Protests against SARS shake Nigeria


Photo courtesy of TobiJamesCandids on Wikimedia Commons

All protesters take a knee as the Nigerian National Anthem was being played at an Oct. 8 protest in Nigeria.

Protests demanding the end to police brutality have been ongoing in Nigeria for nearly three weeks, and demands from peaceful protesters have been answered with more violence by police.

People have been taking to the streets since October 8, demanding the end to brutality from the Special Anti-Robbery Squad (SARS), a Nigerian police force, according to The Washington Post

These protests began after an alleged video showed an officer dragging and then shooting a man in the streets of Nigeria, according to CNN.

This then led the hashtag, #EndSARS, to trend globally, according to The Washington Post.

CNN reported on Oct. 13  that at least 10 people have lost their lives during  the protests, during which unarmed protesters have been met with excessive force such as tear gas and water cannons, Amnesty International told the outlet.

“People exercising their right to protest and calling for an end to police brutality are themselves being brutalized and harassed by those who should protect them,” said Anietie Ewang, a Nigerian researcher for Human Rights Watch, according to Human Rights Watch.

SARS was founded in 1992 in order to prevent criminal activity in Nigeria, but has evolved into a controversial unit, according to Independent. Not only have protests over SARS occurred in Nigeria, but also in other  cities around the world.

An Oct. 11 announcement by Nigerian President Muhammadu Buhari responded to protests with the disbanding of the SARS unit, according to Independent.

Although SARS is being disbanded, the unit will be replaced with a Special Weapons and Tactical Team (SWAT), according to The Washington Post

According to Human Rights Watch, SARS officers and incoming officers will undergo psychological and medical exams to make sure they are fit to be a part of the SWAT team. 

“The officers are expected to this process as a prelude to further training and reorientation before being redeployed into mainstream policing duties,” Mohammed Adamu, inspector general of police, said in an interview with CNN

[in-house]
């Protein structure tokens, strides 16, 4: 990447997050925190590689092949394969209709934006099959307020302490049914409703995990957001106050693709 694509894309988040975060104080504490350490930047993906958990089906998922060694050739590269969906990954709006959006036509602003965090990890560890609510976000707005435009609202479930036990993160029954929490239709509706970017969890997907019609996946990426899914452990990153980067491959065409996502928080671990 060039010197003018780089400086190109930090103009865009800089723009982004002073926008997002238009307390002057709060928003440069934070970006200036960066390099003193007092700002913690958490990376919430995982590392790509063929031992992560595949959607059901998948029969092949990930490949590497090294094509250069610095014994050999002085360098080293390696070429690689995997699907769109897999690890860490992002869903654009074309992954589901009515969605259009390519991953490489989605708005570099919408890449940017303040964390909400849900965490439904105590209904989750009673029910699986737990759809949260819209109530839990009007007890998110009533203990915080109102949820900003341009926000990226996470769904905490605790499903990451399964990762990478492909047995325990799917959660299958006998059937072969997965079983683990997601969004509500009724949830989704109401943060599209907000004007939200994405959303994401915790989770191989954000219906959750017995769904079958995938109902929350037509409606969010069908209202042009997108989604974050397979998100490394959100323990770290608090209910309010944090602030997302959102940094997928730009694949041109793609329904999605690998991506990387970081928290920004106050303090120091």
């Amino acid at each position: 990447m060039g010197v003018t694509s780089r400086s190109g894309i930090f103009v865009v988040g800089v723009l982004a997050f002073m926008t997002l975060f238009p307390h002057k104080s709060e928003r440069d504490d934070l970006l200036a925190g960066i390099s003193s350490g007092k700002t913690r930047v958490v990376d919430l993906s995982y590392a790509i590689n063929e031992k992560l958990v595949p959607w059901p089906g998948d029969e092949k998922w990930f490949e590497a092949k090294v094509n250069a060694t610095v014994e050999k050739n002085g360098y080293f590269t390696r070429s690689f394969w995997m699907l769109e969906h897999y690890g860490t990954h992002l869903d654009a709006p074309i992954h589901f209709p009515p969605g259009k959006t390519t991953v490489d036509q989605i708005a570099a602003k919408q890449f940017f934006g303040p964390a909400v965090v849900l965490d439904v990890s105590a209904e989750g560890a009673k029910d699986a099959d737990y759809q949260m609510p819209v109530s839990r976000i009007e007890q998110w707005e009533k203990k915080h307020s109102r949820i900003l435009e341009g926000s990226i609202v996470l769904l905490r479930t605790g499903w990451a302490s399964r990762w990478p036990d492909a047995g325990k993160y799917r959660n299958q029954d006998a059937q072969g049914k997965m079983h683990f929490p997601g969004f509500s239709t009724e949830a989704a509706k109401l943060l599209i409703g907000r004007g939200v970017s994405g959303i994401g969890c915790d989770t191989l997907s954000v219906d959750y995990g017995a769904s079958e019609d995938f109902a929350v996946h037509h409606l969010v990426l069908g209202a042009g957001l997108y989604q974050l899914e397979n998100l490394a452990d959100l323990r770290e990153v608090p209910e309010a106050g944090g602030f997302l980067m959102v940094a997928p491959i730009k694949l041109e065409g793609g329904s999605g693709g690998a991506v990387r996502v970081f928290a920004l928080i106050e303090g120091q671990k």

Although SARS has been disbanded, protesters demand more reform for the protection of Black lives, according to The Washington Post.

Reports by Amnesty International have recorded over 80 cases of torture, extortion, rape and other heinous crimes committed by SARS police, from January 2017 to May 2020.

 Victims in this report said they were subjected to “waterboarding, beating, near-asphyxiation with plastic bags, sexual violence,” and other injustices, according to The Washington Post.

General people believe the SARS unit specifically targets young people with specific objects, such as laptops, and features like tattoos and dreadlocks, according to Human Rights Watch.

Police continue to use excessive force on protests after the deaths of a handful of people. According to Buhari, while disbanding SARS is a step, it is also one of many steps needed to achieve police reform, according to CNN.

Jimoh Isiaka was allegedly killed on Oct.10 by police when they opened fire in an effort to disperse protestors in Ogbomosho, Oyo state, according to PM News

The next day, two more were killed in protests against Isiaka’s death, according to an investigation by Premium Times.

Since then, 69 more deaths have occurred at Nigerian protests, according to Buhari.

According to Human Rights Watch, the Nigerian constitution and international human rights law protects the right to peacefully protest. It is unlawful to use unnecessary force. 

“We will also ensure that all those responsible for the misconduct or wrongful acts are brought to justice,” said Buhari, according to CNN.